Lefthandsmoke23′s Overrated Fantasy Baseball Players

Apr 15, 2012


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By Jordan Hall
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In the small town where I live we have a celebrated ice cream shop. Having won every local award imaginable, it was even voted America’s best ice cream parlor by Good Morning America.
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Scoops at this shop are huge and the ice cream is just jam packed with your favorite add-ins. The posters and awards on the walls all testify to the dairy’s greatness.
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Taking this ice cream place at face value tells a completely different story than the reality of the situation. While it’s been lauded as the best thing since sliced bread, everyone I know says the same thing; the place is mostly sizzle and little substance.
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It has the look of a world class ice cream parlor and the reputation to match, but really it’s just another drop in the ice cream ocean.
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While there certainly is room in the universe for hype and flair, it really has no place in our fantasy world. Being a fan favorite, a defensive whiz, or the best looking guy in the game helps fantasy owners zero. There are plenty of guys out there who’s reputation belies their actual ability and productivity. The key for owners is to take emotion out of it and not spring for guys who are worse than everybody thinks they are.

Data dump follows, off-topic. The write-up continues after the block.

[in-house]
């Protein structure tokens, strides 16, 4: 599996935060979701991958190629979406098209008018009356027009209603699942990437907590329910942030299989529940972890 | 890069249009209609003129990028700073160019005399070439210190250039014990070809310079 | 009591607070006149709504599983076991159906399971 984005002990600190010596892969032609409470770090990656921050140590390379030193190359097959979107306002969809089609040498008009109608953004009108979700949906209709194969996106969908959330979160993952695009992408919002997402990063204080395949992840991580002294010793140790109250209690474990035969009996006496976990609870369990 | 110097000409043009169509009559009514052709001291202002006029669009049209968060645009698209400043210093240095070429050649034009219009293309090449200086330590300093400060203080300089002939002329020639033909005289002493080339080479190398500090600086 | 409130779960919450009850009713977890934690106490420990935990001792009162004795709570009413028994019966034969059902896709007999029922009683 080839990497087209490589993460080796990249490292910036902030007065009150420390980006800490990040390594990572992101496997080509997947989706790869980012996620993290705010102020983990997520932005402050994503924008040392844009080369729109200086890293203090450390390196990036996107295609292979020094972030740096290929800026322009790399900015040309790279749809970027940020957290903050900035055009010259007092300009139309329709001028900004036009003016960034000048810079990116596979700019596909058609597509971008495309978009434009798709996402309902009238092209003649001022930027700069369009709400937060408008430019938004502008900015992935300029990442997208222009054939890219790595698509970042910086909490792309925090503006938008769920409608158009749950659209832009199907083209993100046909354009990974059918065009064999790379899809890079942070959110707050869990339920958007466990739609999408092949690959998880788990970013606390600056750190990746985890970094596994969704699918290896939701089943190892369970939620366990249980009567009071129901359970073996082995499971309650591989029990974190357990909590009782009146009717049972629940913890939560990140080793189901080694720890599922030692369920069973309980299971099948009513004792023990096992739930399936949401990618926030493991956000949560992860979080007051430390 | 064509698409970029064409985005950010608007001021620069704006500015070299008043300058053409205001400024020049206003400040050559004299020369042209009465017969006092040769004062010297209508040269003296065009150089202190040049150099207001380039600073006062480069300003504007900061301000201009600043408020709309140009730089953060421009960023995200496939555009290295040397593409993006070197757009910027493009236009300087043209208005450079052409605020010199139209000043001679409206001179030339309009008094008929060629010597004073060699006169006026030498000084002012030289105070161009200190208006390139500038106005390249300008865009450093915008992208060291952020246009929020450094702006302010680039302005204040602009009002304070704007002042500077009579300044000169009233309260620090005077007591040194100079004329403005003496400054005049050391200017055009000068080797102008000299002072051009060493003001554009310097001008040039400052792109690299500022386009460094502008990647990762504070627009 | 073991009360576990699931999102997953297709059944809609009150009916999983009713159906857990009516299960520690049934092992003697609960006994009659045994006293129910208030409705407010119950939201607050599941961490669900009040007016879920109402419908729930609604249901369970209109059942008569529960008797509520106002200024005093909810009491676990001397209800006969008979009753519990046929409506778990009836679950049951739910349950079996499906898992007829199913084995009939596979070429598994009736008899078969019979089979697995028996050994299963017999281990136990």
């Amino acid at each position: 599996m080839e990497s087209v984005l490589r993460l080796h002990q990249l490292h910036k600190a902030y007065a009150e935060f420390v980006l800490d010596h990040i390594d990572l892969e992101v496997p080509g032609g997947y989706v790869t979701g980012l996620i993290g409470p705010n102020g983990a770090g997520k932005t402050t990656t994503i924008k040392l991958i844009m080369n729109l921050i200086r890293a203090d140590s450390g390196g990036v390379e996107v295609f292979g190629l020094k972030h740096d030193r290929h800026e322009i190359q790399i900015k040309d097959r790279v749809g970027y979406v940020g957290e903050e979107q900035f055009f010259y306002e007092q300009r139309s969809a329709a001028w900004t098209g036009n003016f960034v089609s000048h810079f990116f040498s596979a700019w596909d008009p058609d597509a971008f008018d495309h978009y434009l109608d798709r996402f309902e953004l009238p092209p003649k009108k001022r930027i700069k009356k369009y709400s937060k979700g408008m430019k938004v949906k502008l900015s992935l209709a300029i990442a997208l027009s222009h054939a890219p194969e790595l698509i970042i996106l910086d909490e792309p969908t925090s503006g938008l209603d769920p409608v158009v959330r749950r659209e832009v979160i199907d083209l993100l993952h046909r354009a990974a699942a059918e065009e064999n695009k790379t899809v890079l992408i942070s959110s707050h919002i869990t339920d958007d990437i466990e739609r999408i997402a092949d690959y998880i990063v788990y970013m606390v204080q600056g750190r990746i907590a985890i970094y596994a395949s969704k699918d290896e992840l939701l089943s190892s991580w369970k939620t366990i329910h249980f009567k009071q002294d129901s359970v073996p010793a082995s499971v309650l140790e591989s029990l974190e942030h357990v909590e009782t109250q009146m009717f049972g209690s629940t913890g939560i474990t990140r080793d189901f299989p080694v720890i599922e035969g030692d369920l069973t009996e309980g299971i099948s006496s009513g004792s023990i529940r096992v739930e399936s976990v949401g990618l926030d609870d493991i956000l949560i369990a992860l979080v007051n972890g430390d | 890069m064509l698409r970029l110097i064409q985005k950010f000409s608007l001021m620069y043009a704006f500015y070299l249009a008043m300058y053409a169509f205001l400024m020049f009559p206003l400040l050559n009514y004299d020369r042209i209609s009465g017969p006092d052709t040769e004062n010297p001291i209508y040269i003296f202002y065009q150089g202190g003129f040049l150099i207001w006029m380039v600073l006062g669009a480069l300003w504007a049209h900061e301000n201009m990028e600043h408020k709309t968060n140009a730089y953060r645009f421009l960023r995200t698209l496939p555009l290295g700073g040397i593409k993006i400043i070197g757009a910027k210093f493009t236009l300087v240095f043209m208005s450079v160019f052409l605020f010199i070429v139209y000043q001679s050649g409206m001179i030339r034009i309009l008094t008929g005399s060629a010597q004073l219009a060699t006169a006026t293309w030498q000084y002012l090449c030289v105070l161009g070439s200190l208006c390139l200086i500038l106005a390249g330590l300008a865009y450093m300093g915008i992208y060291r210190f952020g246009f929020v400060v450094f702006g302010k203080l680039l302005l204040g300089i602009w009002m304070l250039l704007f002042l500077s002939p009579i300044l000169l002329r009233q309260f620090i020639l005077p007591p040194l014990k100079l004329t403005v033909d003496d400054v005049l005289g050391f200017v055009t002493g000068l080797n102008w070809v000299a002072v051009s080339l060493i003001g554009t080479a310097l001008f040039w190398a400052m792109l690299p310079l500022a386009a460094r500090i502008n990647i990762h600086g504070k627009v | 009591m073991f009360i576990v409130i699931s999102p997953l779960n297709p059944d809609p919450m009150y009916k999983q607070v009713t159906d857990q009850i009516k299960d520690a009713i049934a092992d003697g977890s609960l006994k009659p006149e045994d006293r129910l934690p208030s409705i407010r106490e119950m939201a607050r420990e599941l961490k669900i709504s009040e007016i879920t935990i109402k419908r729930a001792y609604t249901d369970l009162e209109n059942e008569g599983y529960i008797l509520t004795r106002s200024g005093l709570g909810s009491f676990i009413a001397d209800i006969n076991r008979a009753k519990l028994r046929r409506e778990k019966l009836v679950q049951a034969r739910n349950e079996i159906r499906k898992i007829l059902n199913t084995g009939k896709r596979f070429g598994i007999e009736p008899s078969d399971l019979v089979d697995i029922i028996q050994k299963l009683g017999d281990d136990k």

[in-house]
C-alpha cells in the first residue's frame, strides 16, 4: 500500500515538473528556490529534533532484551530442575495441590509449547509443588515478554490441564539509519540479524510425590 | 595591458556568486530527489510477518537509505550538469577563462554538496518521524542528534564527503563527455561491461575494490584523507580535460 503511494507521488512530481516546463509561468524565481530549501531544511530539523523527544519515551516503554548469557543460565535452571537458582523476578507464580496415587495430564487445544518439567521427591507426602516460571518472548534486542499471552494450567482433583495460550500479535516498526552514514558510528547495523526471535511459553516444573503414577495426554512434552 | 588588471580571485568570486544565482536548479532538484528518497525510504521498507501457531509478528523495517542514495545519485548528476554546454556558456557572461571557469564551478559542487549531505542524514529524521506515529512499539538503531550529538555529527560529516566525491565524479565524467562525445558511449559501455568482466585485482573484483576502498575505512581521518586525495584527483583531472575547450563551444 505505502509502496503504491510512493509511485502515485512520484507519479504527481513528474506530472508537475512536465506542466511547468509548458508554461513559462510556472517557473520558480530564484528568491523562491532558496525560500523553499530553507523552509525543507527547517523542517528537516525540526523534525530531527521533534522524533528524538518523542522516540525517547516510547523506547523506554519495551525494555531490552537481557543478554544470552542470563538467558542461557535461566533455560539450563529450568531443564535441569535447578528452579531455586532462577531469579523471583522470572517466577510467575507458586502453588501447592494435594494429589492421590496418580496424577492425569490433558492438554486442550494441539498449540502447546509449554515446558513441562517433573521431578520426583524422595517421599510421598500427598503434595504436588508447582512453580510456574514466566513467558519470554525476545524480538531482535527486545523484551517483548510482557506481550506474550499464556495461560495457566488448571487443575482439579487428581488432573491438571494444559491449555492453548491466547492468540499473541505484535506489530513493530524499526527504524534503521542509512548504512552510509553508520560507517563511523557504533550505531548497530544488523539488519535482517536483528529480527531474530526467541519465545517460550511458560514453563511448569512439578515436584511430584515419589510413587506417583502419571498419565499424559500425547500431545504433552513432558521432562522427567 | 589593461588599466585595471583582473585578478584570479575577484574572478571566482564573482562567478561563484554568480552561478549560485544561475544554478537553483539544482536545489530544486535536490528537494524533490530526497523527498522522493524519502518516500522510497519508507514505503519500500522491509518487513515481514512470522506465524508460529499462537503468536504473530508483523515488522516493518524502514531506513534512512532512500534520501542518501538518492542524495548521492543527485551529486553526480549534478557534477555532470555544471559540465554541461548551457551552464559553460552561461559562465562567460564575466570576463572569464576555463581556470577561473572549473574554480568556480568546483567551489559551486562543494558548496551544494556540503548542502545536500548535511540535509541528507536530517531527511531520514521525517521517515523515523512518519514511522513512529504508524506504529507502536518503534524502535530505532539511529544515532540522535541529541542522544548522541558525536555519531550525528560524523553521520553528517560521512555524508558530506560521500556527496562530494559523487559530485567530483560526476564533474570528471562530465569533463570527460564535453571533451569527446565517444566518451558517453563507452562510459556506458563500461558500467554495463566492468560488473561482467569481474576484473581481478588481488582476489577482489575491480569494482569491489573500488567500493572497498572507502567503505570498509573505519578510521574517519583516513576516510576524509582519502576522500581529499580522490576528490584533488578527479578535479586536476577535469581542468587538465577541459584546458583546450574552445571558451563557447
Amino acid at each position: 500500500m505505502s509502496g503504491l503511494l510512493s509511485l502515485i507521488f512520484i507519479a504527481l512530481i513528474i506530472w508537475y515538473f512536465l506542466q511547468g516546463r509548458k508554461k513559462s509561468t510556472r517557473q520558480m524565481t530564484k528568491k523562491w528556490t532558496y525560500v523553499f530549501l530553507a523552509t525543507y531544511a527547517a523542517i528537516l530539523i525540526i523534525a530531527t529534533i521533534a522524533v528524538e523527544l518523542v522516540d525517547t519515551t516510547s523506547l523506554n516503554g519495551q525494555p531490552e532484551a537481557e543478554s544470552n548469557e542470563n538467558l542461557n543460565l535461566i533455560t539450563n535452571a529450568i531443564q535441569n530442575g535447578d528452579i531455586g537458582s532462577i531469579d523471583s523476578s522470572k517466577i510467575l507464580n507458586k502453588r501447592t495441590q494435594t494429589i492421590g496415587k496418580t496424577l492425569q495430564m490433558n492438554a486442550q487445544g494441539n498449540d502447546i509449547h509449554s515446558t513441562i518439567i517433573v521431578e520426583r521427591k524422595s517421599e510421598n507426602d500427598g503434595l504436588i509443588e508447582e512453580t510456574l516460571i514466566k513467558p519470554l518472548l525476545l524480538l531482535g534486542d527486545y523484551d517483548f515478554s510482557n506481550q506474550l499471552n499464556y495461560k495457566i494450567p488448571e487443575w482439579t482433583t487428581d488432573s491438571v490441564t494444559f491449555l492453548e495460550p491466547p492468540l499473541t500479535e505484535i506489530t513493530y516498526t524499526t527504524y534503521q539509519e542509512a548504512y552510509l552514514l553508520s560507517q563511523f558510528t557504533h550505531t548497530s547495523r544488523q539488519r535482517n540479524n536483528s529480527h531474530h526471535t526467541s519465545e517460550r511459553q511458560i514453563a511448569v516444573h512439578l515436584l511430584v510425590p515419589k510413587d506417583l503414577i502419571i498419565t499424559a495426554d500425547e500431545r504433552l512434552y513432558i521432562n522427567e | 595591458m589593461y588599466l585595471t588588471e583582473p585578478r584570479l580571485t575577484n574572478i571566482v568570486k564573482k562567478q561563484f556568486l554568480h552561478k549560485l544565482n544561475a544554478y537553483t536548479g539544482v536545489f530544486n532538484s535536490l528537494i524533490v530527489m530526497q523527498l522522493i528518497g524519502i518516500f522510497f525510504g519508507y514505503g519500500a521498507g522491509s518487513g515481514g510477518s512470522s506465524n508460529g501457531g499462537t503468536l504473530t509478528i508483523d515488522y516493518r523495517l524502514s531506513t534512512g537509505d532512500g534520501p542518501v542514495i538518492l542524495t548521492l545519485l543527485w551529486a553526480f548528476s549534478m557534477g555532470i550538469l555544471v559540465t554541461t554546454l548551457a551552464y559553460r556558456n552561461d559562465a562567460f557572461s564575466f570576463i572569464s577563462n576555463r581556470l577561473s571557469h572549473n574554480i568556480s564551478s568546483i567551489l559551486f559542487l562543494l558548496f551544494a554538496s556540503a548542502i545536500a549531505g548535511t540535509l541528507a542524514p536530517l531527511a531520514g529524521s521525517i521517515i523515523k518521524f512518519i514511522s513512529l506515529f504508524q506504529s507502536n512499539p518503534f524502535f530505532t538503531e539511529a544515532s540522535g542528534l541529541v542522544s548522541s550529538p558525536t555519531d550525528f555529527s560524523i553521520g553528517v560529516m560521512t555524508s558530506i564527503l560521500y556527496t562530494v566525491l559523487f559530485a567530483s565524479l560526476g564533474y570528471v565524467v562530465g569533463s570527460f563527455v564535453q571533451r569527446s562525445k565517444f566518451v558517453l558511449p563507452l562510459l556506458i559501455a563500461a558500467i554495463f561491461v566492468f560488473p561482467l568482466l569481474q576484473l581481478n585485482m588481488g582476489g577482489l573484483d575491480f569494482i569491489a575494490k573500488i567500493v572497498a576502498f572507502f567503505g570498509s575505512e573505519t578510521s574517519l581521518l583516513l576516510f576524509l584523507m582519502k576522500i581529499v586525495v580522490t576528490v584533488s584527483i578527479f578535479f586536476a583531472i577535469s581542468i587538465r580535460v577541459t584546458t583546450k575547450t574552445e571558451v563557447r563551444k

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One such example is reigning American League rookie of the year, Jeremy Hellickson. While Hellickson posted tremendous peripheral numbers last year, he only struck out 117 batters in 189 innings. Obviously he is young and can improve in these figures but the people penciling him in as a top 20 starter this year are crazy. There are concerns outside of the strikeout rate as well. He only posted 13 wins on a Rays team that made the playoffs. This year’s Rays team figures to be worse; he can expect his total to decrease. His ERA and WHIP have a good chance of regression as well if he doesn’t start striking out more batters.